The laws of nature say that if we don't do anything at all to our wound, we will generally either bleed to death, end up with a nasty infection, or at the very least retain a sizable scar. When we seek mercy/healing, the laws of nature say that our chances are much better for receiving complete healing with much less scarring. Mercy is what enables healing. It doesn't make the laws of nature void, it just minimizes the negative effects.

This also made me think about how the atonement works the same way when we've been wronged and hurt by someone else. Jesus doesn't differentiate between which wounds should be healed- He tenderly binds up ALL wounds. When we've been hurt by someone else, we can make the choice to seek healing and lessen the pain of what's been done. But that has to be a conscious choice. Just like with a self-inflicted wound, we can choose to let these wounds fester and rot, or we can hold them out to the Healer and let Him make us whole again.

I love Jesus and the merciful healing He freely offers me. I have experienced it many times in my life. It is an amazing, humbling, inspiring feeling to have wounds bound up and pain, anger, and turmoil taken away. I know that I would be a much different person living a much different life if it weren't for the atonement of Jesus Christ. He is my Savior and my God.

Thursday, December 1, 2016

In the Garden of Life, I'm Asparagus

You know the popular saying, "bloom where you're planted?" I've often thought of that quote as I've struggled to adjust to new areas. I have a hard time getting comfortable with new people, and it's often made me feel inadequate and out of place. It's not that I don't like people, or that I don't want to be one of those wonderful social butterflies who are at ease starting conversations and seem to find friends wherever they go. After this many years, I've just had to accept that I am who I am, and I am an extreme introvert who takes a long time to warm up to and trust people. 

I am not the daffodil of the social world, who is the first in the garden to greet the world. I'm not the cucumber, who grows and spreads and produces vast quantities of fruit. I'm not even the bell pepper, who is slow to get started and so picky about conditions that it may or may not give any fruit by the end of the season. No, what I've come to realize is that in the garden of life, I am asparagus.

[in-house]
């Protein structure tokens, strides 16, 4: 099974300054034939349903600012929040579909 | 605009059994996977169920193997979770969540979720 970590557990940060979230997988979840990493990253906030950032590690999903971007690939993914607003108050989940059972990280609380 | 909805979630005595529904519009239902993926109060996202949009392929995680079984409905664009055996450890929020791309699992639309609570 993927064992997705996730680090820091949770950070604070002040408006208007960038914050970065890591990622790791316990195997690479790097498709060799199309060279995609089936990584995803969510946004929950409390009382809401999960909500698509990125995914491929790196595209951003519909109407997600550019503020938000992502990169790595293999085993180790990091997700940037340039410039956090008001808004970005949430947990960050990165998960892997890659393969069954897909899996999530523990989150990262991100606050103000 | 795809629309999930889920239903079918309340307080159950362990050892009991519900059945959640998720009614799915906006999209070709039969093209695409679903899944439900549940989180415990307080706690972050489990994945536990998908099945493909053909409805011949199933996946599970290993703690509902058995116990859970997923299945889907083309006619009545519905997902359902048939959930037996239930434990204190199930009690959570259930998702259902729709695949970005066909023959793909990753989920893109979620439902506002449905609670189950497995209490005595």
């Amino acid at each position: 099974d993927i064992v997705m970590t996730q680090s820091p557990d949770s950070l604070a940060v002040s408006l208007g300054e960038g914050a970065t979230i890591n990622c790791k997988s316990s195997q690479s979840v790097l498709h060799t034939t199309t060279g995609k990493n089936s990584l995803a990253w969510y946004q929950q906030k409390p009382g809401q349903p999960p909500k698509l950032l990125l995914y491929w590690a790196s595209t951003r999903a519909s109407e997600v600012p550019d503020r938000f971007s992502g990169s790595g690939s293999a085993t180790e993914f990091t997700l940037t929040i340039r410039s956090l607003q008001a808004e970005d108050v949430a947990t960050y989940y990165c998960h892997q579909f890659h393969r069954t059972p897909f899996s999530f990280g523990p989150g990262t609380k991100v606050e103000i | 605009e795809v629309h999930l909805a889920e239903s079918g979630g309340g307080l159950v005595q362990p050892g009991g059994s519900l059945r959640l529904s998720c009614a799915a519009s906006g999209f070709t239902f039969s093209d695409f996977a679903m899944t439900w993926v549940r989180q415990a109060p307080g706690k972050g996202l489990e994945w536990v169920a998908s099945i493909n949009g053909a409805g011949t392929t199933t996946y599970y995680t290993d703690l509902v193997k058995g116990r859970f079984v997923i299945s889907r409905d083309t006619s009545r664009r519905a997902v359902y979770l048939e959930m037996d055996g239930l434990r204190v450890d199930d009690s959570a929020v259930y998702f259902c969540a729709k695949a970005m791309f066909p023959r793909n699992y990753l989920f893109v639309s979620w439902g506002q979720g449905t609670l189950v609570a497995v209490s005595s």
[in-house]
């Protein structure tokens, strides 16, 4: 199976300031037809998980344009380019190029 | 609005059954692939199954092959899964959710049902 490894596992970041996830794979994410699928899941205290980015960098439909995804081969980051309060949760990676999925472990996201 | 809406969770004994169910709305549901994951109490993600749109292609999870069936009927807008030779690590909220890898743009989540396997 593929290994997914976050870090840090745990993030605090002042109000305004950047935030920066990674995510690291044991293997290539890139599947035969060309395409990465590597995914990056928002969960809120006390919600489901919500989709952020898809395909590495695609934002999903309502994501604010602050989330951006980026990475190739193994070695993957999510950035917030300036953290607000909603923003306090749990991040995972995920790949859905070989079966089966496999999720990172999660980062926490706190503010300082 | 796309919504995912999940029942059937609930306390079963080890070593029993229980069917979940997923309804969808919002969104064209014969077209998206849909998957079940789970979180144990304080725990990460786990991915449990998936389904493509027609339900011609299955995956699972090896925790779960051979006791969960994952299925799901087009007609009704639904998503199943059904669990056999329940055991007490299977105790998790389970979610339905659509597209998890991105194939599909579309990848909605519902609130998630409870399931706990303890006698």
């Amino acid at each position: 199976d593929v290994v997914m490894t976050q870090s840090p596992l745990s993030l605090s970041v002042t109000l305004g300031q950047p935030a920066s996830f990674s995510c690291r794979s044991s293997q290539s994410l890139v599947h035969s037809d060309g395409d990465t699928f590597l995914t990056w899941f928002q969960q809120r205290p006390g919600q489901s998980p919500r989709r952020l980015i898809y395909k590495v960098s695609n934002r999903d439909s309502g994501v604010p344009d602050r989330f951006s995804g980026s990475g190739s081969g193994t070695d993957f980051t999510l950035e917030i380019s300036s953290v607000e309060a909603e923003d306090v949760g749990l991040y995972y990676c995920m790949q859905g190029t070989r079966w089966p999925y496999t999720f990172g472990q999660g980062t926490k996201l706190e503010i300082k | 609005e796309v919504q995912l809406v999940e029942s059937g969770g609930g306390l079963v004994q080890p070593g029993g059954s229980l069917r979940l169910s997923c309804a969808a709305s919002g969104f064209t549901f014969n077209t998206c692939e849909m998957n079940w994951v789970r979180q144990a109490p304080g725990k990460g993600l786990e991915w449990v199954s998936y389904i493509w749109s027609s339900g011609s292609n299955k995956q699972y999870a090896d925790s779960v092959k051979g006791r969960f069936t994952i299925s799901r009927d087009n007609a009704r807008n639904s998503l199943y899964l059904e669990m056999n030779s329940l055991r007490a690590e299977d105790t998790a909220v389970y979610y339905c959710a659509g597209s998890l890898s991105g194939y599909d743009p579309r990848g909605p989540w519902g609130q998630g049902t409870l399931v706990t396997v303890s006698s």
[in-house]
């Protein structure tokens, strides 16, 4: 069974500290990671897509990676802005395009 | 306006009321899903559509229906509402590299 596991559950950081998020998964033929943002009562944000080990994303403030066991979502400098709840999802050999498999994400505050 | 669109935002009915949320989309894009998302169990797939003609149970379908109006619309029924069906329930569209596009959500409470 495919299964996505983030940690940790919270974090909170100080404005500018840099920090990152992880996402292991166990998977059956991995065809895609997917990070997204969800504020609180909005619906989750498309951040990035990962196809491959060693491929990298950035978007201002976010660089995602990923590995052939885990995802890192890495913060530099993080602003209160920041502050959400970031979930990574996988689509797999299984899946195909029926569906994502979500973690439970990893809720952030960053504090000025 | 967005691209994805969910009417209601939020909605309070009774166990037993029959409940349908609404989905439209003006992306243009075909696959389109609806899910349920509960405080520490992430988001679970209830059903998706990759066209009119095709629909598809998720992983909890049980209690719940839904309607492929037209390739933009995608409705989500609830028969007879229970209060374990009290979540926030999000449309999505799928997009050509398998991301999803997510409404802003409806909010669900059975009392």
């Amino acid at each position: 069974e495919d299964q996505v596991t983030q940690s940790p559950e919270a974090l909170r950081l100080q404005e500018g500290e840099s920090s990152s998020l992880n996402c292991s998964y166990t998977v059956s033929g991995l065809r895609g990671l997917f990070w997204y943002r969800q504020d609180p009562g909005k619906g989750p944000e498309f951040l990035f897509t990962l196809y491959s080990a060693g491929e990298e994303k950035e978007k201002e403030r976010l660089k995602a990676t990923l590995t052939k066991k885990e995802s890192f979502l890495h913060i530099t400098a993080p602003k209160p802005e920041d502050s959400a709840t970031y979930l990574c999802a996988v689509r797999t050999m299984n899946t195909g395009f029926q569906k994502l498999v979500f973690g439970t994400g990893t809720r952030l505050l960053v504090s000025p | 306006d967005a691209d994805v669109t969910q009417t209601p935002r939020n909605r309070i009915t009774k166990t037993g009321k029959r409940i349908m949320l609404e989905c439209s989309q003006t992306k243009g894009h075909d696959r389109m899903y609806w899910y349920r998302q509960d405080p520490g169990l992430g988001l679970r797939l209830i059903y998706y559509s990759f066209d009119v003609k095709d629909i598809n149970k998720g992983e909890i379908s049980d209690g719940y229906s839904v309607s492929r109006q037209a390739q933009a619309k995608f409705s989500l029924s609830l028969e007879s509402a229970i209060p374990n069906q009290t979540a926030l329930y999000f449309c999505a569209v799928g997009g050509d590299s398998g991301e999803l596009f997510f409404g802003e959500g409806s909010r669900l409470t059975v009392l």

For those who don't know about growing asparagus, you usually plant a one- to two-year old root. The first year it's planted, it shyly sends a couple very thin and fragile stalks up through the soil. The second year there are more stalks and they are a bit sturdier. By the third year, if all has gone right, the asparagus root becomes a large plant producing edible stalks.

That's me. It takes, on average, 2-3 YEARS for me to become comfortable enough with new people that I start to "bloom." It's funny because after a few years, it's like I've hit some magic condition where I suddenly feel like I belong. My confidence rises, I'm much more willing to put myself out there, and I become a much more productive and participating member of society. 

I don't know why God made me this way, or even if He did. Maybe it's just the natural effect of my upbringing and of too much emotional damage. Maybe, with enough therapy, I could overcome some of this seemingly natural tendency. I don't know. And I don't really care at this point. It's enough for me to recognize and accept that this is the way I am. When I'm transplanted, it will take me awhile to bloom, but in the meantime I'll keep pushing my way through the soil and hoping that there are a few gardeners out there who are willing to give me the time I need to grow and produce.